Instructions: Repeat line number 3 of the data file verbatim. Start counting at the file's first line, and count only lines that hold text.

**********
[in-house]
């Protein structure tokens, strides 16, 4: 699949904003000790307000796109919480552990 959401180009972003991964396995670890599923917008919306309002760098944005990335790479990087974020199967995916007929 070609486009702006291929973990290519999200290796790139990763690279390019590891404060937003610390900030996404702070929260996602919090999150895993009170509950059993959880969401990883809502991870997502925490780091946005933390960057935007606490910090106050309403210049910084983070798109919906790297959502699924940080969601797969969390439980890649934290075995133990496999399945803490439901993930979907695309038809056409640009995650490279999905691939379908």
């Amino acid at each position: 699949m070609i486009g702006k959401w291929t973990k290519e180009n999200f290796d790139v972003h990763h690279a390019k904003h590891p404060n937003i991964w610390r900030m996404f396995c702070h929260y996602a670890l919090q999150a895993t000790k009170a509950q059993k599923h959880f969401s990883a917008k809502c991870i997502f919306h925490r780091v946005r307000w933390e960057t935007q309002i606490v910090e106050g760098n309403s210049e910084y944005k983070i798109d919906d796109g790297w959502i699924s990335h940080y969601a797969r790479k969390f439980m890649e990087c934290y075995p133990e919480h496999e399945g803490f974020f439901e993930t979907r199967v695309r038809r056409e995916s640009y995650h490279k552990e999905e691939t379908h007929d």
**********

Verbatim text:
């Amino acid at each position: 699949m070609i486009g702006k959401w291929t973990k290519e180009n999200f290796d790139v972003h990763h690279a390019k904003h590891p404060n937003i991964w610390r900030m996404f396995c702070h929260y996602a670890l919090q999150a895993t000790k009170a509950q059993k599923h959880f969401s990883a917008k809502c991870i997502f919306h925490r780091v946005r307000w933390e960057t935007q309002i606490v910090e106050g760098n309403s210049e910084y944005k983070i798109d919906d796109g790297w959502i699924s990335h940080y969601a797969r790479k969390f439980m890649e990087c934290y075995p133990e919480h496999e399945g803490f974020f439901e993930t979907r199967v695309r038809r056409e995916s640009y995650h490279k552990e999905e691939t379908h007929d």